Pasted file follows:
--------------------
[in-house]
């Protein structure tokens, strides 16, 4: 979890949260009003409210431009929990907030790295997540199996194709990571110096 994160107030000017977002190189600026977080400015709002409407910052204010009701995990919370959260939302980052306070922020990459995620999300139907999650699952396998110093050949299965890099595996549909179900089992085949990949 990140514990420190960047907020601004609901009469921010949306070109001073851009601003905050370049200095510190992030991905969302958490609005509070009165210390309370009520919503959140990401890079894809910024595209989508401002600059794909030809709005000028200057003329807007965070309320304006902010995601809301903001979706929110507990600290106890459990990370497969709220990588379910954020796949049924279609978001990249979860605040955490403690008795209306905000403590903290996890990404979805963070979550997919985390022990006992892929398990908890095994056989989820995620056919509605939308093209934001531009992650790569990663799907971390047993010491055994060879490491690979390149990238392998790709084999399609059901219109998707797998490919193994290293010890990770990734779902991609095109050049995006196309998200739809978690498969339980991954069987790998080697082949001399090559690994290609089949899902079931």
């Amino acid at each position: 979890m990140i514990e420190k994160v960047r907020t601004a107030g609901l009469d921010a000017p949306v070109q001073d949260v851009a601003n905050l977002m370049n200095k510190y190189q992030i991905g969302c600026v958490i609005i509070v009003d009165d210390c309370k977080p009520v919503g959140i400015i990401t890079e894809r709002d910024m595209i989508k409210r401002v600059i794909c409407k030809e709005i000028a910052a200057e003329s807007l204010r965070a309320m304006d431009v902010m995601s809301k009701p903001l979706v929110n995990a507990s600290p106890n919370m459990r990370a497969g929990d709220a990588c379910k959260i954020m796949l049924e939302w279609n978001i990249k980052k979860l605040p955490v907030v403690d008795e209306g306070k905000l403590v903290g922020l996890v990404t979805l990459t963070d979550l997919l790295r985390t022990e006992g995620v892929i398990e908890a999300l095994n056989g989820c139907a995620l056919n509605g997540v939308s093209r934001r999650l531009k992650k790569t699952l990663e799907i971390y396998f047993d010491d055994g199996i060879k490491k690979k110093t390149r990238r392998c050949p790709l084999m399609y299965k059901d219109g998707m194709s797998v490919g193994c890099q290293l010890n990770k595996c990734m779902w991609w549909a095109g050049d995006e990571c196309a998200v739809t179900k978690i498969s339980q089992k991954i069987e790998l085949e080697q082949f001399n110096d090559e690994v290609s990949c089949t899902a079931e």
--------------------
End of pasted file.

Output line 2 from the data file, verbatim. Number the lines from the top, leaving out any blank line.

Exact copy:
């Protein structure tokens, strides 16, 4: 979890949260009003409210431009929990907030790295997540199996194709990571110096 994160107030000017977002190189600026977080400015709002409407910052204010009701995990919370959260939302980052306070922020990459995620999300139907999650699952396998110093050949299965890099595996549909179900089992085949990949 990140514990420190960047907020601004609901009469921010949306070109001073851009601003905050370049200095510190992030991905969302958490609005509070009165210390309370009520919503959140990401890079894809910024595209989508401002600059794909030809709005000028200057003329807007965070309320304006902010995601809301903001979706929110507990600290106890459990990370497969709220990588379910954020796949049924279609978001990249979860605040955490403690008795209306905000403590903290996890990404979805963070979550997919985390022990006992892929398990908890095994056989989820995620056919509605939308093209934001531009992650790569990663799907971390047993010491055994060879490491690979390149990238392998790709084999399609059901219109998707797998490919193994290293010890990770990734779902991609095109050049995006196309998200739809978690498969339980991954069987790998080697082949001399090559690994290609089949899902079931």